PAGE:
Just in case we didn’t hear Him when he said it the first time, or got distracted when he said it the second time, he says it three times in this passage—do not worry. But did you catch the word that comes right before each time he says it? Verse 25—Therefore, I tell you, do not worry. Verse 31—So, do not worry. And Verse 34—Therefore, do not worry.

-It means that we’re meant to know something that spiritually removes worry and anxiety.

What’s the Therefore? 

What’s the reason of our peace? It’s the truth that, in Christ, God is our loving heavenly Father. This is what chapter 6 in this Sermon on the Mount is all about.
-It’s all about the Father. Starting at the very beginning, Jesus tells us of the Father who sees.
-And then when he comes to prayer, we are told of the Father who knows and who hears. -And now here, we’re told that God is our Father who cares and who provides.

What is our “therefore”? That God sees, he hears, he knows. he cares, and he supplies. What does Peter say in 1 Peter 5:7? “Cast all your fears upon him for”—here’s the reason—“he cares for you.” This is the background to our life—the sovereign care of our heavenly Father.

-But the problem that Jesus points out in verse 25 is that too often we’re only focused on the things that are seen.

We’re focused on the wrong things and asking the wrong questions. All we’re focused on is our immediate needs and all we’re asking is what if: What if I don’t get …? What if this happens …? What if my needs …?

So, what does Jesus do? Starting in verse 26, he brings these things into view. He says, “Look at the birds of the air and the lilies of the field.” Who feeds them? Who dresses them? It’s God! God is managing the entire bird economy. And God is in control.

What is he doing? He’s getting us to see the spiritual realities of the things unseen.

He is saying, “Imagine a Father who has birds for pets. And these birds don’t work; they don’t toil; they are not stressed out. And yet they’re fed every day.
-Now, how irrational would that Father have to be to care more for his birds in the cage than for his own children in the house? And this same Father has a garden of flowers. How crazy would that Father have to be to care more about his flowers than his very own children?
And this is why Jesus says, “Are you not much more valuable than they?” And the answer is … “Of course you are! In me, God is your Father and you are his children!” And every Father in his right mind knows how much he cares for his children.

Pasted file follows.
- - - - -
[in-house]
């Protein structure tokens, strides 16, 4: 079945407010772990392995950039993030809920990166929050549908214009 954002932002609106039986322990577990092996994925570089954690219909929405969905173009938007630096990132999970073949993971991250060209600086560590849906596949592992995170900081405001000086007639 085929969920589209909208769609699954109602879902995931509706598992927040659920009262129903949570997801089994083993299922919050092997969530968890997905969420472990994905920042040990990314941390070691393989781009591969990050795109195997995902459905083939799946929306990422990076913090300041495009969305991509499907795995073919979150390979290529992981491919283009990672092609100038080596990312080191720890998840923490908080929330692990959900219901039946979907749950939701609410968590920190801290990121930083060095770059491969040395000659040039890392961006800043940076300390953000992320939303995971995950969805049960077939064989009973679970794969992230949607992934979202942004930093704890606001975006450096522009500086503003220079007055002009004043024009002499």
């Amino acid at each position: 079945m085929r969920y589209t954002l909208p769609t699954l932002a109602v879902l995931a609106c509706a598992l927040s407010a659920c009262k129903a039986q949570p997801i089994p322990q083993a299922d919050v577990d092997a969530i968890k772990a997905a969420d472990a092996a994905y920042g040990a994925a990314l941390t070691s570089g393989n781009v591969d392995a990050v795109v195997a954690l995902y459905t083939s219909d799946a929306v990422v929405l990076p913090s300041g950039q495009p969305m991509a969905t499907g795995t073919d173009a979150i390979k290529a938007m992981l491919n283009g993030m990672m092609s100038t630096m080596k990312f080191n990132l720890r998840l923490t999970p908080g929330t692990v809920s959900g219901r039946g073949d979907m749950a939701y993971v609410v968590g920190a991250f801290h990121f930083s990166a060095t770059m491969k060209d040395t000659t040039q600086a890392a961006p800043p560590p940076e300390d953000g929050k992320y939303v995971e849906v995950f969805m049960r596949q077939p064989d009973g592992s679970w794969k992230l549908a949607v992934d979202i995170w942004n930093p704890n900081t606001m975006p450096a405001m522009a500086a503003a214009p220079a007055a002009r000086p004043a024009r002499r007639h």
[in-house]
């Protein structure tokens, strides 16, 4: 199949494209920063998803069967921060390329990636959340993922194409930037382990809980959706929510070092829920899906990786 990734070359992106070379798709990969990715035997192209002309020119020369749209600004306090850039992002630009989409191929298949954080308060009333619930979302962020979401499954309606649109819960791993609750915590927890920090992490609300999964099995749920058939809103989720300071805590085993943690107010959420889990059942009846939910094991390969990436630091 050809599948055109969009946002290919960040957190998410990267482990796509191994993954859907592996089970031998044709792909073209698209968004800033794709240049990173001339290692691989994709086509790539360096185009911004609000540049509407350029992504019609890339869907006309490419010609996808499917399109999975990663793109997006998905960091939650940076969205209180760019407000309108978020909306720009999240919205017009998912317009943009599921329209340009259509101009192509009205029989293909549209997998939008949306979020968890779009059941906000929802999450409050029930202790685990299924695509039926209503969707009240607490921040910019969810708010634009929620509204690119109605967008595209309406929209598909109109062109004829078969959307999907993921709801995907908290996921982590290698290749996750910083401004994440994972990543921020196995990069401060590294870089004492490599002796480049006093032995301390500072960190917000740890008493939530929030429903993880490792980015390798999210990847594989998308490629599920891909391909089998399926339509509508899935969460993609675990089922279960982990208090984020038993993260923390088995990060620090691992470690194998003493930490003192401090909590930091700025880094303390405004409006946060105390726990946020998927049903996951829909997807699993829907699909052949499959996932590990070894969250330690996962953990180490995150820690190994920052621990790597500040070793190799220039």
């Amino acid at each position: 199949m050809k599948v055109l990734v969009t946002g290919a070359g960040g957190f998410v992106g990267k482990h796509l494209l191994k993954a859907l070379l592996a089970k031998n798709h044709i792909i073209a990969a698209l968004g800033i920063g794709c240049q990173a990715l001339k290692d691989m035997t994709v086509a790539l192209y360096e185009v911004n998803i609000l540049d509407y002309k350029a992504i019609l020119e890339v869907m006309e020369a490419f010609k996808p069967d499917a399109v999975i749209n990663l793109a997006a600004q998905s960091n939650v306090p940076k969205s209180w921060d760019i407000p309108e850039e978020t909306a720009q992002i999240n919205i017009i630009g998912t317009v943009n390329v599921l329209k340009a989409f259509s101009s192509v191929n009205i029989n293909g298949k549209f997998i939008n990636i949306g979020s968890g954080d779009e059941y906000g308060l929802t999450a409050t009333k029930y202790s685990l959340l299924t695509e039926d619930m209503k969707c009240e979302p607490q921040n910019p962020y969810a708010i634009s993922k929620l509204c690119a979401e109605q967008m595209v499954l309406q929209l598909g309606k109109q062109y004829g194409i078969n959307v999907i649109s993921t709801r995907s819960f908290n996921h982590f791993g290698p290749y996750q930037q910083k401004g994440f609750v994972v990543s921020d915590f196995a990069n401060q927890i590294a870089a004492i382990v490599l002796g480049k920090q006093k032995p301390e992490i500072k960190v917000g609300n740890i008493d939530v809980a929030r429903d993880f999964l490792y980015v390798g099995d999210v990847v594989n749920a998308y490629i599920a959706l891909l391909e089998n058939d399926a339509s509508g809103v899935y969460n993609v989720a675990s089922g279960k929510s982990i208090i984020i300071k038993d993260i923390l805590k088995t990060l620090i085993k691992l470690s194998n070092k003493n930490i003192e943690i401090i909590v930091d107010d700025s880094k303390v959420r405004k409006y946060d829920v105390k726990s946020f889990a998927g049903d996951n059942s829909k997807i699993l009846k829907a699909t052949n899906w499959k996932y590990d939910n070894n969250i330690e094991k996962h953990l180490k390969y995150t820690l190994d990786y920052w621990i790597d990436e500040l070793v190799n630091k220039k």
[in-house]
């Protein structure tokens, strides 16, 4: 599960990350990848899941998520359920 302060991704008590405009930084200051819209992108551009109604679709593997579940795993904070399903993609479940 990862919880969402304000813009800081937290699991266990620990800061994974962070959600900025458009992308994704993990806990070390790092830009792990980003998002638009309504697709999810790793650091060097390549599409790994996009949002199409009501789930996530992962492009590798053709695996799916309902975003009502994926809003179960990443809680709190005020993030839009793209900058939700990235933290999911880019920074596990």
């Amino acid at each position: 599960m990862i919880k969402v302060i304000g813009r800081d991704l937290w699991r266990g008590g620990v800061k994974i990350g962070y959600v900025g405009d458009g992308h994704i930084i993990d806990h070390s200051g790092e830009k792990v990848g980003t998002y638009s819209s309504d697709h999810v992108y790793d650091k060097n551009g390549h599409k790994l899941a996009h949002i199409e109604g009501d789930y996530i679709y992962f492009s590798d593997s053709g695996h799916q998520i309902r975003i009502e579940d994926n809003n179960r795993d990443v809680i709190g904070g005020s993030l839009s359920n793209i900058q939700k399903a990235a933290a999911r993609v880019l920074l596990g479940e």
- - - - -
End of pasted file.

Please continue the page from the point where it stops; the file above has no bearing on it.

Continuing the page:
What is Jesus doing? He’s getting us to see the things that not seen. The things that are not so obvious—that behind every good thing in all creation is the loving sustaining hand of our heavenly Father—never mind his very own children.

This is what  Jesus wants us to remember and be reawakened to.

Because if we don’t and if we’re not, there’s ultimately no long-term solution for our anxiety.

Where is God? 

One of the questions that I always start getting as a pastor in times like this is, “Where is God?”
-I understand and deeply sympathize with the question. I do.
-But I need to ask why is it only in the hard times that we tend to ask this question? When the sun is shining, and times are good, and life is comfortable, and our health is strong, why aren’t we plagued in those moments with the question, “Where is God?”

Well, the Bible tells us:
-It’s because sin blinds us from the reality of God’s goodness. So, when times are good, we tend to ignore God, but when times are bad we tend to blame God.
-Sin blinds us from the reality  of God’s loving care that he gives every day—in the day of prosperity and in the day of adversity.

Where is God? Well, let me ask you … Where was Jesus? Remember Jesus said, “If you’ve seen me, you’ve seen the Father.” So, where was Jesus? In John 2 we find him in Cana making wine at a wedding. But then in John 11, we find him in Bethany crying tears at a funeral. Where is Jesus? He’s at the wedding and at the funeral. And if you’ve seen Jesus, you’ve seen God. So, where is God?

-He’s at the wedding and at the funeral.
-God is there in our good days and in our bad days.
-Because He is the God of Good Friday and the God of Easter Sunday.
-He is the God of the spectacular and God of the ordinary and mundane.
-He is the God of the hills and the God of the valleys.
-He is God in the midst of our laughter and in the midst of our tears.
-He is God when the economy is up and God when the economy is down.
-He is God in the light and God in the dark.

Where is God?
-God is with us.
-He’s in both places—He’s in all places.
-He is carefully and sovereignly in control of it all.
-He is our ever-present help in time of need. That’s the reality!

So, the problem isn’t with God, the problem is with us. The problem, Jesus says, is that we forget the true things of life. So, worry anxiety comes from obsessing over the wrong things—our immediate issues and asking the wrong question—what if! What if this happens? And what if that happens? That’s the question that breeds anxiety, worry, and fear, because we don’t know what tomorrow will bring, only God does.

The question that brings peace and hope and strength is
“Who is my God? Who is our God?
What do we profess to believe as Christians?

-He is the one who is able to do exceeding abundantly above all we ask or think.

All we’re focused on is our immediate needs and all we’re asking is what if: What if I don’t get …?